quinta-feira, março 18, 2004
Remapping the "Road to Serfdom"
James A. Dorn do Cato Institute escreve sobre a herança de Hayek e do seu livro "The Road to Serfdom".
Attempts to plan economic life and achieve "social justice" wreaked havoc in the 20th century. The Soviet Union, the People's Republic of China, East Germany and other totalitarian states learned the hard way Marx was wrong and Hayek was right. However Hayek's message that "political freedom is meaningless without economic freedom" needs more emphasis.
When private property rights are violated and economic freedom is attenuated by various forms of government intervention, our other freedoms are threatened. The Jews in Nazi Germany first saw their economic liberties violated. The rest of the horrors followed.
Any infringement of economic liberty must be nipped in the bud. Constant vigilance is necessary to prevent erosion of the principles of a market-liberal order.
As Nobel Laureate economist James Buchanan has written: "Liberals should not lean back and say, 'Our work is done.' The organization and the intellectual bankruptcy of socialism in our time have not removed the relevance of a renewed and continuing discourse in political philosophy. We need discourse to preserve, save and recreate that which we may, properly, call the soul of classical liberalism."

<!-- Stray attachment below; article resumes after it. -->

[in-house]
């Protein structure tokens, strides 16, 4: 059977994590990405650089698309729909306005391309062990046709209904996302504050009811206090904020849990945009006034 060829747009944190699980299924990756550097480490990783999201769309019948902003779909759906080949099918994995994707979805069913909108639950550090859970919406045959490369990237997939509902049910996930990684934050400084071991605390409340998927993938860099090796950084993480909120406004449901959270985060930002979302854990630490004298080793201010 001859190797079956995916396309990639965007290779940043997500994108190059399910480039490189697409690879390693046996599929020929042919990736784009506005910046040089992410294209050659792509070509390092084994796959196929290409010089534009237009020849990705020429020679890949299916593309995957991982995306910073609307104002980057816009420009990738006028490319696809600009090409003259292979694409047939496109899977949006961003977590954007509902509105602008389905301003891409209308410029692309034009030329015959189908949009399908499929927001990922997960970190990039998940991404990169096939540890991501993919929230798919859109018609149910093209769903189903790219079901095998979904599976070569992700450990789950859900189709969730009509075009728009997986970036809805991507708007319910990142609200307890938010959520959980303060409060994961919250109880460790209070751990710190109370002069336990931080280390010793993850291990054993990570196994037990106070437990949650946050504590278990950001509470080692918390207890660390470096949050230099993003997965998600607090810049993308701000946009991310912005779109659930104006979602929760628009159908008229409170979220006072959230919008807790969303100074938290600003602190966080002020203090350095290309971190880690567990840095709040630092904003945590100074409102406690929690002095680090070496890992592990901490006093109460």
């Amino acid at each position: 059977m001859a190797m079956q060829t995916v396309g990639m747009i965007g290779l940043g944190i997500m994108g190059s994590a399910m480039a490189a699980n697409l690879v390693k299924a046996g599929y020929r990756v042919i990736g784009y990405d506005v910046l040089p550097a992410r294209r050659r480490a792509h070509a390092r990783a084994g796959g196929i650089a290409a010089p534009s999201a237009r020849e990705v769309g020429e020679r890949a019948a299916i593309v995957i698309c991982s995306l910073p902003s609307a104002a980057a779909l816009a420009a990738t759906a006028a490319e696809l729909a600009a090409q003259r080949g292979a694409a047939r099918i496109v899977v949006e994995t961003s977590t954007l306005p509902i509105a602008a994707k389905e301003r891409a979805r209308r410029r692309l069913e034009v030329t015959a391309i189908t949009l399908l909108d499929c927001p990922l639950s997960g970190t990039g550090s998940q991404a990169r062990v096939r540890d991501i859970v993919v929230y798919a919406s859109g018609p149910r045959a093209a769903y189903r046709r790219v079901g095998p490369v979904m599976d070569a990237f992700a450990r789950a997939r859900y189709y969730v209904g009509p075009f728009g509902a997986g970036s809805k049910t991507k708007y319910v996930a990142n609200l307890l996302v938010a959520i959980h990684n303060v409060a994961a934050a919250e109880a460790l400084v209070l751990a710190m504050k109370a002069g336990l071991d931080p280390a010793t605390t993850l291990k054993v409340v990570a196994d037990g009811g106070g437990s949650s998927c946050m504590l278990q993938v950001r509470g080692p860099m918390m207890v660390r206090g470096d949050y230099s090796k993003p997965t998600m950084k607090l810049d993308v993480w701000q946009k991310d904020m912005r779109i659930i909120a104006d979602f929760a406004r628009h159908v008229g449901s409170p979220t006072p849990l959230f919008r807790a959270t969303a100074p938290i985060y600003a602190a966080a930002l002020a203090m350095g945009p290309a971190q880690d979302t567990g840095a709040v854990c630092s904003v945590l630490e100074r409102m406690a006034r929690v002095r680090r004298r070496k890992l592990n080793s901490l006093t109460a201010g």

Many emerging market countries still have a long way to go before they reach the level of economic and personal freedom envisioned by Hayek. Many developed countries, including the United States, have expanded the welfare state without recognizing the danger it poses to the future of freedom.
The political challenge for the 21st century is to hold on to and strengthen economic freedom and limited government while creating new constitutional democracies that support, rather than erode, liberal principles.
posted by Miguel Noronha 7:21 da tarde
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